The Goods

Recipe: Wood Fermented Hot Sauce

How to master one of the hottest food trends right now.

How to master one of the hottest food trends right now

One of the hottest trends in the culinary world right now is fermenting. In fact, most of us eat fermented food all the time without knowing it. Yogurt, cheese, kimchi, sauerkraut and even some sausages and hot sauces are all delicious ferments. Chef Joel MacCharles stopped by The Goods to talk tips and tricks for mastering this technique at home and he shared this spicy recipe from his cookbook, Batch.

Wood Fermented Hot Sauce

By Joel MacCharles

Making your own hot sauce is fantastically simple and a great gateway to preserving. If you’re a chili head but haven’t worked with hot peppers, these recipes are a perfect place to start!

Ingredients

  • 4 lb hot peppers (mix and match for more complex flavours!)
  • 6 tbsp coarse salt
  • 3 whole bulbs garlic, cloves separated and peeled
  • 1-2 quarts filtered water

To prepare:

  • Large container such as a crock or cookie jar
  • A plate to use as a weight to submerge the peppers
  • 2 cups wood chips
  • Cheesecloth
  • Kitchen gloves

Preparation

Cut the tops off the peppers. I use gloves for the entire process but always manage to rub my eyes... or worse!

Place the garlic in your fermenting vessel. Add the peppers then the salt and use your hands to mix.

Place your weight on top of the peppers and let sit overnight, covered loosely. Toss the wood chips in a large colander and shake to remove any small bits. Optional: toast the wood chips in a frying pan, stirring often. This can get smoky if you don’t watch it closely.

Pour the wood chips (cooled, if you toasted them) onto a sheet of cheesecloth. Create a tea bag by tying the cheesecloth multiple times. You don’t want it to open, as wood chips will be almost impossible to remove from the sauce and will ruin it. Place the wood chip tea bag under the weight, and add water to submerge everything.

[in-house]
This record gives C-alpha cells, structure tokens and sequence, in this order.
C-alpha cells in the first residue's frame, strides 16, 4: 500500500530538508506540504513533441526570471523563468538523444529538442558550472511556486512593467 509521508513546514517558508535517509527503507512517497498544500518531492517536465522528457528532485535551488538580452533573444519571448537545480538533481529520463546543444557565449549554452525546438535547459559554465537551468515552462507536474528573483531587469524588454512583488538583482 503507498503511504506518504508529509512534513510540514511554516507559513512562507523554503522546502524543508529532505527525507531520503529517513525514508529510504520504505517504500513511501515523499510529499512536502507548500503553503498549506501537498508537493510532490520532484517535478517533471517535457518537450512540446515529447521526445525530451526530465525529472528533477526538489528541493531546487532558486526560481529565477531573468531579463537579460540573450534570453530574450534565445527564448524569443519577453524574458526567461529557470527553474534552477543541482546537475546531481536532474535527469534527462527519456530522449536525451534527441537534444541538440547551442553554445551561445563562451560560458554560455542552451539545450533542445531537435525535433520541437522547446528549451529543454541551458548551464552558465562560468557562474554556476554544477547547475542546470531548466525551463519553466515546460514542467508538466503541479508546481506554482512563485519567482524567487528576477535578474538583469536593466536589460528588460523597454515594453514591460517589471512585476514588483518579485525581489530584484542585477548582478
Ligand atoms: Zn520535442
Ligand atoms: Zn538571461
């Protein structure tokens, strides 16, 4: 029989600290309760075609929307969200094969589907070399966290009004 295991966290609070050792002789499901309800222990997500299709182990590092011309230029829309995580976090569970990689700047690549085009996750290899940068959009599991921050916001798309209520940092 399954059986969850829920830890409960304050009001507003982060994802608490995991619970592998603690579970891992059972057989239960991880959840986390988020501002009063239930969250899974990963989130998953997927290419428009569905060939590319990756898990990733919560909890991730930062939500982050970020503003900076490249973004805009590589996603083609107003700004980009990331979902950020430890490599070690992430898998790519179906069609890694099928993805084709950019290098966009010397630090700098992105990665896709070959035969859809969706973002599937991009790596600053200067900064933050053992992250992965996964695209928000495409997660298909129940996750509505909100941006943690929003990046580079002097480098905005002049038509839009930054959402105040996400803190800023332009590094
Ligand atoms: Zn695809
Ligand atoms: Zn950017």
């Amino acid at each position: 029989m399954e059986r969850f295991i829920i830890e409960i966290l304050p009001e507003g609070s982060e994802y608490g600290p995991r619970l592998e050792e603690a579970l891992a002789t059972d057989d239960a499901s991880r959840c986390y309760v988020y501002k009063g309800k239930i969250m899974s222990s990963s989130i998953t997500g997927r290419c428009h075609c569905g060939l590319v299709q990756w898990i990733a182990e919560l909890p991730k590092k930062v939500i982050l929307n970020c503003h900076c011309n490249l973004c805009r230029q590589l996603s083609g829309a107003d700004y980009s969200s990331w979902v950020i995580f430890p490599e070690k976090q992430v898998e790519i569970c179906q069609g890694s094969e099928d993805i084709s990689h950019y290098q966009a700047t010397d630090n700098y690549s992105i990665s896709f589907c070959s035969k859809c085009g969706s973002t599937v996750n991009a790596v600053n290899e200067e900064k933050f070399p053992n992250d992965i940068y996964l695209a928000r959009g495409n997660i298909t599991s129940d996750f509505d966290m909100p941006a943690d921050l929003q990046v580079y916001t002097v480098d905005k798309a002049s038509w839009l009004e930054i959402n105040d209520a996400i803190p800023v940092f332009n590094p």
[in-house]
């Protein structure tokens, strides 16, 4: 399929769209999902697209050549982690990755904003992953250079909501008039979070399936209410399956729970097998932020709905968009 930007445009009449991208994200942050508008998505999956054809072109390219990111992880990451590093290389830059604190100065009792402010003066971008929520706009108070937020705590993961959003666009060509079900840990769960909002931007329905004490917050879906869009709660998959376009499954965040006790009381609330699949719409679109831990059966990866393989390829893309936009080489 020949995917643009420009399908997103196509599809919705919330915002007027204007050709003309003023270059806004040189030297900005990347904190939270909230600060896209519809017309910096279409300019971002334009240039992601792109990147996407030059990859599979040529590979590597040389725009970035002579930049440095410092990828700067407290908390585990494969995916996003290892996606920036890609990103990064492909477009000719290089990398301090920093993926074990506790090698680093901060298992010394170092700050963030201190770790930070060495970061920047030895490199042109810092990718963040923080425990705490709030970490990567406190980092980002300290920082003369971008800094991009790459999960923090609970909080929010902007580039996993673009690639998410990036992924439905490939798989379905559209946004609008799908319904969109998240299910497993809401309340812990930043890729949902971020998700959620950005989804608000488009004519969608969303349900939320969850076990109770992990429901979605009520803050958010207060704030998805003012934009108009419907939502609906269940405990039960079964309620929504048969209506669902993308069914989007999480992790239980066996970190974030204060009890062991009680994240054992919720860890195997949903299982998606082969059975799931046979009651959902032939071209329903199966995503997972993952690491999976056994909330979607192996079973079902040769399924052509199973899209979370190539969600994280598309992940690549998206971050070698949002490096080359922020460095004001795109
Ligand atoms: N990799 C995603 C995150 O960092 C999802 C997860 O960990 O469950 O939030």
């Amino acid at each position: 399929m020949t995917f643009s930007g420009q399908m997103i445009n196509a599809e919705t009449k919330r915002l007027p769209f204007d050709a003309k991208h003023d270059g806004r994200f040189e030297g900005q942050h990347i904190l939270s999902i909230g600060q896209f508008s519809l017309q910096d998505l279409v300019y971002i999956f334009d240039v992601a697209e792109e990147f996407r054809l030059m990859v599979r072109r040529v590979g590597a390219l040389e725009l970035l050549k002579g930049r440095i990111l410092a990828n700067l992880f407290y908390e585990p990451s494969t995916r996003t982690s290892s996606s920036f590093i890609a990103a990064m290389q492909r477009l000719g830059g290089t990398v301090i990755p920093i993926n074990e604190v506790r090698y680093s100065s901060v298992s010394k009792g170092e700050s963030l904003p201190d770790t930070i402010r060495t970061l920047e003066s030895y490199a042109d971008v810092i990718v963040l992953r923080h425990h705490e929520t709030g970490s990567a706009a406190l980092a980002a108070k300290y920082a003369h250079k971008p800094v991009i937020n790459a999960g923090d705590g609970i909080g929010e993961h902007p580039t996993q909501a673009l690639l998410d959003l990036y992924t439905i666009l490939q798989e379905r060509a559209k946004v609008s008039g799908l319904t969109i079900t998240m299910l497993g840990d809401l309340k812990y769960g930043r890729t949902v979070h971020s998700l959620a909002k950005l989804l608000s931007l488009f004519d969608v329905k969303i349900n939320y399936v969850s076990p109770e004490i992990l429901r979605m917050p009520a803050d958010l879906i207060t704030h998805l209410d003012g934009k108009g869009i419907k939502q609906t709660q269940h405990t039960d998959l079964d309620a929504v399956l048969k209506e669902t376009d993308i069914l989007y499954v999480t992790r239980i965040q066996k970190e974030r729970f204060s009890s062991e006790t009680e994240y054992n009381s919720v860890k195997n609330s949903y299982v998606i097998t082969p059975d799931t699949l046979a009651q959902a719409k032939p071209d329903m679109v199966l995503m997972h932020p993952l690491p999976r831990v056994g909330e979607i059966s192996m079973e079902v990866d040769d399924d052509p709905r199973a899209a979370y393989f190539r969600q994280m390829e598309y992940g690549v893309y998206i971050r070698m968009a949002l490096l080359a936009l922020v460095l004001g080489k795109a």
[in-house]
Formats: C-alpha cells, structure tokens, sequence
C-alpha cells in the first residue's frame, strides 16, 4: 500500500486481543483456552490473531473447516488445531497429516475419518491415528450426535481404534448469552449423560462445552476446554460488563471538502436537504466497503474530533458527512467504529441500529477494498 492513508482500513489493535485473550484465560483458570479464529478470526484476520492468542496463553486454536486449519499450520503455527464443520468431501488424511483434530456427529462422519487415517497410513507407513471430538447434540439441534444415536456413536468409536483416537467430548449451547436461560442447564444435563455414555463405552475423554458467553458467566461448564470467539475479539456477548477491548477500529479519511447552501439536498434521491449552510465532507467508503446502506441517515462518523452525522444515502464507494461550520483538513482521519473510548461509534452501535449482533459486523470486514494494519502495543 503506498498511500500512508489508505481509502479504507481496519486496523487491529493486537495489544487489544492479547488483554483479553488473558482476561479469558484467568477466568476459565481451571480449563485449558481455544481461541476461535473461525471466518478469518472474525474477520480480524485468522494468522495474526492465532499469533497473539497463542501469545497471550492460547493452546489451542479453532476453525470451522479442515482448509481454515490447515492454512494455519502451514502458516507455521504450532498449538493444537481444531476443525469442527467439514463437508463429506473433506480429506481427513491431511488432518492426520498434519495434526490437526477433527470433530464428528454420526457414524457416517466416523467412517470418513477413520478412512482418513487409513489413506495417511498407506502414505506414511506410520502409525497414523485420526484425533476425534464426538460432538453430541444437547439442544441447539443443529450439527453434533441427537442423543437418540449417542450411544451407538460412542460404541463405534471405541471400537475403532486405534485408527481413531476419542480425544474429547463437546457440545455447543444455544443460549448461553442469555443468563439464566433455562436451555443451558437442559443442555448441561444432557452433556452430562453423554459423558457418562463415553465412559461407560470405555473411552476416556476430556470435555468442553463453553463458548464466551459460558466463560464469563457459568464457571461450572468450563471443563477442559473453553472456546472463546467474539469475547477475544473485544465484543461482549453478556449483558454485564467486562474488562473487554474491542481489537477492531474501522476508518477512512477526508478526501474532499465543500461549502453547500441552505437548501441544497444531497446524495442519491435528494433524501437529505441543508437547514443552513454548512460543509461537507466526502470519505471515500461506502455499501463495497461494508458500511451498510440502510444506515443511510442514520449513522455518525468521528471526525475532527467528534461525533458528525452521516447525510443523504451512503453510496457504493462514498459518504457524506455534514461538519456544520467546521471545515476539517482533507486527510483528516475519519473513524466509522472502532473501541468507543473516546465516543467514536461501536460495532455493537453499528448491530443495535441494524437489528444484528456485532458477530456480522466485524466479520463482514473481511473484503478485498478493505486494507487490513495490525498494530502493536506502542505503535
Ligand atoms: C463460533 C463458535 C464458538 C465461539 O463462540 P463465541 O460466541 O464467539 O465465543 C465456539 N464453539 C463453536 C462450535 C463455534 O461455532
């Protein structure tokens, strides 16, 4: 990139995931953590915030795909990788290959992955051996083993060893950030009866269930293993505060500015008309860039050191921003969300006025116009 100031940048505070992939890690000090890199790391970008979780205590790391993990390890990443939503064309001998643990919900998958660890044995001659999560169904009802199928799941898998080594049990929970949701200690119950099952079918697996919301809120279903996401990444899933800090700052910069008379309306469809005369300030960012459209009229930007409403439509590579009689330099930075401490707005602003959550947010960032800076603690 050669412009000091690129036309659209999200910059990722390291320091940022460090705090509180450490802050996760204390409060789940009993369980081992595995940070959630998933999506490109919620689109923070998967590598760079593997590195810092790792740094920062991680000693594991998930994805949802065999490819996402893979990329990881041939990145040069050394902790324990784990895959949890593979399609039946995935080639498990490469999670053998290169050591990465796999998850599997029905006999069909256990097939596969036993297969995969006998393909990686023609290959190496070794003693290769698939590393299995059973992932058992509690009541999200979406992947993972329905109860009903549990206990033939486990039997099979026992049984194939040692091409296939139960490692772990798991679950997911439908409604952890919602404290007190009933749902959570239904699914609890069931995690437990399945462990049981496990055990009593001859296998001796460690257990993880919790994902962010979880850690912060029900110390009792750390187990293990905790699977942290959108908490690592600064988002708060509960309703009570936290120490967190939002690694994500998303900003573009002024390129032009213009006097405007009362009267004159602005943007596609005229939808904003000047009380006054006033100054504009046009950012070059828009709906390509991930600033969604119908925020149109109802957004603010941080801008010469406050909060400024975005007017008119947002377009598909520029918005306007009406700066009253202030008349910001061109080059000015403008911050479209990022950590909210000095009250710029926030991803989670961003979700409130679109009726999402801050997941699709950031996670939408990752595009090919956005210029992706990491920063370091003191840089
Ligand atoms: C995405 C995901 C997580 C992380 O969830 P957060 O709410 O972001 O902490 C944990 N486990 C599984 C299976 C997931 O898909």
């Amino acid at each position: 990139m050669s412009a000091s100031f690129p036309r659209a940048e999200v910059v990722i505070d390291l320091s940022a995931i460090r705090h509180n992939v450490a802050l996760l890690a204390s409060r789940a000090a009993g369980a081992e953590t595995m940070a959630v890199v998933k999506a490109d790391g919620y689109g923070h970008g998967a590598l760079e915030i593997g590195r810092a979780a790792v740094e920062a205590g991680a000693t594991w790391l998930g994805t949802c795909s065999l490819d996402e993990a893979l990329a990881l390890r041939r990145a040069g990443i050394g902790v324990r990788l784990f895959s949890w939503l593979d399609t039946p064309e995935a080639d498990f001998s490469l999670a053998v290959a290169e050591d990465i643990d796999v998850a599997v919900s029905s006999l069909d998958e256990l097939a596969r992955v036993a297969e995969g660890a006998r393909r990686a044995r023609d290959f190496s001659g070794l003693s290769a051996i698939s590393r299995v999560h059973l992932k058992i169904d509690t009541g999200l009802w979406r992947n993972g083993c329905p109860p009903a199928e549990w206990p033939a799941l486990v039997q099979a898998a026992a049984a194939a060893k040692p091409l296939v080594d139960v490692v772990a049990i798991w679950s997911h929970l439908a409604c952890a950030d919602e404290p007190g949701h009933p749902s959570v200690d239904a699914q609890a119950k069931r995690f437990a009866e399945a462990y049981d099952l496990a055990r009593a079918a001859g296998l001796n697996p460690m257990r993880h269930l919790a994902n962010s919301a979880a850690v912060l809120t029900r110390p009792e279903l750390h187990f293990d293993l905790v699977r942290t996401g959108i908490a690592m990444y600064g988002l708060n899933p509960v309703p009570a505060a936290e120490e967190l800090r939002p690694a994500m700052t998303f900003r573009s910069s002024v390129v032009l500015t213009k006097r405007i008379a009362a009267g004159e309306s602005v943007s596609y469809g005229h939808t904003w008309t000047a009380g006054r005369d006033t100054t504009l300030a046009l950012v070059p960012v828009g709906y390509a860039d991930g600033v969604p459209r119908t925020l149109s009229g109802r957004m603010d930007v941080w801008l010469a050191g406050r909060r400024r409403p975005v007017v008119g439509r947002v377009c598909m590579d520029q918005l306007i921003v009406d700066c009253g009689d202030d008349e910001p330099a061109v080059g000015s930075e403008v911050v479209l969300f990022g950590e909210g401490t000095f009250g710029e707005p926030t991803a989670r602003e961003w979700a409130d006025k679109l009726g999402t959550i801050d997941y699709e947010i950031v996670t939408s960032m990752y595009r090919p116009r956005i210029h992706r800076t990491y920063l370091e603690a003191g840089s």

Ferment for five to thirty days, checking the brine daily after two or three days. Remove the wood when you are happy with the taste; if you leave it in for the entire time, it may become too “woody.” As with any ferment, remove foam or mold as it appears. The peppers will soften in time; I move to the next step at the first sign that some have gone limp.

To make the hot sauce, puree the peppers in a blender. Add more brine to smooth the flavors (it is arguably the best part). You can also cut it with up to 50% vinegar.

Place in clean jars and store in the fridge. It makes 2 quarts pure hot sauce, 4 quarts if you dilute with vinegar to lessen heat.

Eat within 2-3 years.

Notes: Some like to strain hot sauce so that it’s liquid. I prefer the body of this sauce. If you do strain it, use the solids for dehydrating or in chili salt.

Leftover brine? Use it to marinate meat or tofu, or reduce to make a spicy concentrate.


Excerpted from Batch: Over 200 Recipes, Tips & Techniques for a Well-Preserved Kitchen by Joel MacCharles & Dana Harrison. Copyright © 2016 Joel MacCharles & Dana Harrison. Published by Appetite by Random House®, a division of Penguin Random House Canada Limited. Reproduced by arrangement with the Publisher. All rights reserved.

Servings: Makes 2 quarts

Comments

To encourage thoughtful and respectful conversations, first and last names will appear with each submission to CBC/Radio-Canada's online communities (except in children and youth-oriented communities). Pseudonyms will no longer be permitted.

By submitting a comment, you accept that CBC has the right to reproduce and publish that comment in whole or in part, in any manner CBC chooses. Please note that CBC does not endorse the opinions expressed in comments. Comments on this story are moderated according to our Submission Guidelines. Comments are welcome while open. We reserve the right to close comments at any time.